(You wonder if Local Ocean Seafoods would be willing to try their hand at stuffed baby squid. They could do it Vietnamese style with ground pork, glass noodles and fish sauce or Italian with breadcrumbs and such. It’s stark raving delicious and would seem appropriate to this piscine temple.)
A late summer special was Chinook Salmon crostini. It was grilled salmon, roasted poblano romesco, mango-tomato pico-salsa, white balsamic vinaigrette, grilled focaccia, cilantro. Yes, it was complex, but so is a Rolex. It was as delicious as it looks. You note that the fish here, and in all their other dishes, was cooked perfectly, to the equivalent of medium rare, what the French call à point. This takes serious kitchen prowess.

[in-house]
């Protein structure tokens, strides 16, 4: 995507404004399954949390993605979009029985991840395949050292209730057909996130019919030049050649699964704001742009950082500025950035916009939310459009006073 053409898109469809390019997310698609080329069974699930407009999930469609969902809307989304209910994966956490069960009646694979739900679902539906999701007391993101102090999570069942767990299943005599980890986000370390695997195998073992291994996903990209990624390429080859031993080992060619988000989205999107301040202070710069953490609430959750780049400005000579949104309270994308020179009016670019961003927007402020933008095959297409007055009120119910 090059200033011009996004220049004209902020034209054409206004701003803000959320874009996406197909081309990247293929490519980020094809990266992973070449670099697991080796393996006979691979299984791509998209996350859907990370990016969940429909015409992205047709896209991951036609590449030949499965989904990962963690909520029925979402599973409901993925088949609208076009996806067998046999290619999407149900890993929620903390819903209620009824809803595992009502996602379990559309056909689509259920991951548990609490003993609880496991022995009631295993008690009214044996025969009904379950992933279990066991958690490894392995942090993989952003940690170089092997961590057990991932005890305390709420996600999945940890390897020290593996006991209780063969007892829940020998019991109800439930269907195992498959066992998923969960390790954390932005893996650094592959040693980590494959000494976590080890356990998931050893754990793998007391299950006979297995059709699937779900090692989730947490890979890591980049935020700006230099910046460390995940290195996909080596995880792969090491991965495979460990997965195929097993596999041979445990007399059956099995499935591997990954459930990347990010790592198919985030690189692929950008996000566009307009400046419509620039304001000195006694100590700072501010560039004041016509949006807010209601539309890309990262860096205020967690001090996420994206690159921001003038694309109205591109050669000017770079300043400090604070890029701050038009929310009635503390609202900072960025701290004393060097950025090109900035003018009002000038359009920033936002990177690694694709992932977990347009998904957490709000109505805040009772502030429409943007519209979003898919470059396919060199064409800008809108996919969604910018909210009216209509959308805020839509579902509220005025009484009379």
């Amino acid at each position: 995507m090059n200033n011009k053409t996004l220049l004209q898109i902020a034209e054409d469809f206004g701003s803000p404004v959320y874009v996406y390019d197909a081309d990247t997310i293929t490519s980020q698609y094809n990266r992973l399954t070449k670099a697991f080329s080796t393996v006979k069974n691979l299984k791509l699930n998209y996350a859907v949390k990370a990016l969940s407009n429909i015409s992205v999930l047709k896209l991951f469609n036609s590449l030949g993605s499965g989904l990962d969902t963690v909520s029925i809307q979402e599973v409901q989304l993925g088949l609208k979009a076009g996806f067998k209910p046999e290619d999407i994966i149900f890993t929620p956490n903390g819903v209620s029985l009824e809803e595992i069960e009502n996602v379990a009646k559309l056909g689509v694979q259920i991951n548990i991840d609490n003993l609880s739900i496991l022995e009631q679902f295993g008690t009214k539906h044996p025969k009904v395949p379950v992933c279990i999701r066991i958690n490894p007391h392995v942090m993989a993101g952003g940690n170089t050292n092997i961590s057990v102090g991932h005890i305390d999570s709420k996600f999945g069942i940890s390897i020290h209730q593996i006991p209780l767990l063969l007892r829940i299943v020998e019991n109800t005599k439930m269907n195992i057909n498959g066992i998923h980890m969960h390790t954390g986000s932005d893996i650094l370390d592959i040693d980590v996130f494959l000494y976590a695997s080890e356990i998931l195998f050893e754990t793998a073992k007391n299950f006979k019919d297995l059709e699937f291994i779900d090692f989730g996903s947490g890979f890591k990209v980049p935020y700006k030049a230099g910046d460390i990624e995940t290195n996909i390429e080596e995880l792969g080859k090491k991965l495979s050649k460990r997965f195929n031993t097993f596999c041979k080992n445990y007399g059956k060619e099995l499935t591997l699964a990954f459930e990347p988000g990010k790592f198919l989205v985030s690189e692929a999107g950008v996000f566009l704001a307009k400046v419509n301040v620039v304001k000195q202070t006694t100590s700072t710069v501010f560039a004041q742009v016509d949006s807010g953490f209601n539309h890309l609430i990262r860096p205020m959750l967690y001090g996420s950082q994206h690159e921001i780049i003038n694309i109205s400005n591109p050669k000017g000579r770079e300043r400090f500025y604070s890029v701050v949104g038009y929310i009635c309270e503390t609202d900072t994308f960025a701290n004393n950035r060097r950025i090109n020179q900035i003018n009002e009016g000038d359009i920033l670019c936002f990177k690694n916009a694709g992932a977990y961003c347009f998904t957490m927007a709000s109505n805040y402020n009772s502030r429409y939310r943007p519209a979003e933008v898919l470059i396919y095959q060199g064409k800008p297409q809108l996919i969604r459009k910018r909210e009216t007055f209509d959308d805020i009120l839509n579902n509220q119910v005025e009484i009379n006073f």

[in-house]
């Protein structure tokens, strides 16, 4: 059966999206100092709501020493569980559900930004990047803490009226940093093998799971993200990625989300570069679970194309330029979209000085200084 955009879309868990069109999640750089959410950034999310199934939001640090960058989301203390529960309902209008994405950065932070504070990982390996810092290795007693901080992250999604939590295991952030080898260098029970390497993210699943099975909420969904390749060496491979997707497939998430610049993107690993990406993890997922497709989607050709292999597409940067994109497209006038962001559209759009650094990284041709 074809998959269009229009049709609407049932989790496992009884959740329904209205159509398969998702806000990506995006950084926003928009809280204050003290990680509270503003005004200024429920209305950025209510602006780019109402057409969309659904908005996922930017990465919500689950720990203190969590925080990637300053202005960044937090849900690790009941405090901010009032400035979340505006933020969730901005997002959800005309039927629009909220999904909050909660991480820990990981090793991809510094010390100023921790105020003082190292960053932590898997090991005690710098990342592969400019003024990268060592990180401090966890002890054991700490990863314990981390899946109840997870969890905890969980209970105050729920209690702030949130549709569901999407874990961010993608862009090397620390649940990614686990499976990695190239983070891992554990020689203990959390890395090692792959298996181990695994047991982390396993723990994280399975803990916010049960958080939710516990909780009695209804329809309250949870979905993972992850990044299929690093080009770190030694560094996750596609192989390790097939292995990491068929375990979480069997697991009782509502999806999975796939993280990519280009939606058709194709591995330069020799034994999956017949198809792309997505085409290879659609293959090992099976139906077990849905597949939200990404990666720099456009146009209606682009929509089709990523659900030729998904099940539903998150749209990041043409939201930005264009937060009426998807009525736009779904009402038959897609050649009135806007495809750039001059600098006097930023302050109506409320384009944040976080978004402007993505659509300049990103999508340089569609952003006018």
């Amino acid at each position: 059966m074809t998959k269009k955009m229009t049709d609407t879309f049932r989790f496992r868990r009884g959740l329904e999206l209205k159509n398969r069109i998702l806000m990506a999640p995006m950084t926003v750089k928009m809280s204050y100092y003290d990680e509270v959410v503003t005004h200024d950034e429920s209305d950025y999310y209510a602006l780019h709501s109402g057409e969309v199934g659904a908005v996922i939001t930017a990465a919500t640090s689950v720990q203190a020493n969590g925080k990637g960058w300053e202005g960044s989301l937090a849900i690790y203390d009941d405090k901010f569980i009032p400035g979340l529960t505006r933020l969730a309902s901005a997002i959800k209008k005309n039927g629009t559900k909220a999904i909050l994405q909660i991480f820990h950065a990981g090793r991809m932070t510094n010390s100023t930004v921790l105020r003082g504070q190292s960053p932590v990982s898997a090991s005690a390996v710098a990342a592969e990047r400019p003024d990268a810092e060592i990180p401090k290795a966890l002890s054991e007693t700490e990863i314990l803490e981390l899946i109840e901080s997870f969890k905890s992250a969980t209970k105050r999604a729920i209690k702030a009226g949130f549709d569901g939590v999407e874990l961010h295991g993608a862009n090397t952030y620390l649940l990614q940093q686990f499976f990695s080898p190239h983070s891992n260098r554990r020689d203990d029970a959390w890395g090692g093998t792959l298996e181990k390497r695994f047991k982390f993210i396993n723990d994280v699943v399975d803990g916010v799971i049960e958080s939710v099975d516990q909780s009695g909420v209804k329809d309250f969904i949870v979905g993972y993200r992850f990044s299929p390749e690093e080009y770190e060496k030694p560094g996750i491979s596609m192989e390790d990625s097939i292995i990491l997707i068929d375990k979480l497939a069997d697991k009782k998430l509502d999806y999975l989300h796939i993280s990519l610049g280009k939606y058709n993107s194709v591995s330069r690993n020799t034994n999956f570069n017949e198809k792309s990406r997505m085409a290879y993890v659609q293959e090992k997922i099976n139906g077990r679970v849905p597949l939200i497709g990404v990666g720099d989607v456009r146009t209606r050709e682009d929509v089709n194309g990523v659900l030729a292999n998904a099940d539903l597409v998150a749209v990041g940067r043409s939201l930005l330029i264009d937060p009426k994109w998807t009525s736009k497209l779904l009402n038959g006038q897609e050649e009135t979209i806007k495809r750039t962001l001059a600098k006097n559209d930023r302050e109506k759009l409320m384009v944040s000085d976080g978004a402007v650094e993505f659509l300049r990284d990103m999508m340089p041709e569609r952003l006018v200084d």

Their Rockfish Melt sandwich was tasty but fell short of glorious. The pork belly, which was supposed to be crisp, had no textural contrast and little, if any, flavor contrast with the fish. In this setting, it came across more as an anonymous protein. Salty, crisped bacon would have been better. The Italian salsa verde was a canny choice but more was needed for zing. The bread was good enough but not great. This sandwich called out for an artisanal crumb such as Wolfmoon Bakery in Nehalem might provide. It’s perplexing, but there are few, if any other, bakeries on the Oregon coast that can operate at this level.
Their smoked salmon bisque was silky, on the verge of too salty though. Which didn’t prevent you and your wife from spoon-fighting over every last drop.
You wanted to love their smoked tuna belly deviled egg, it was so pretty. You did like the smoked tuna by itself very much but in total it felt heavy. The mashed potato (a handsome purple) used to adhere the egg to the plate and the tuna to the egg may have been a factor.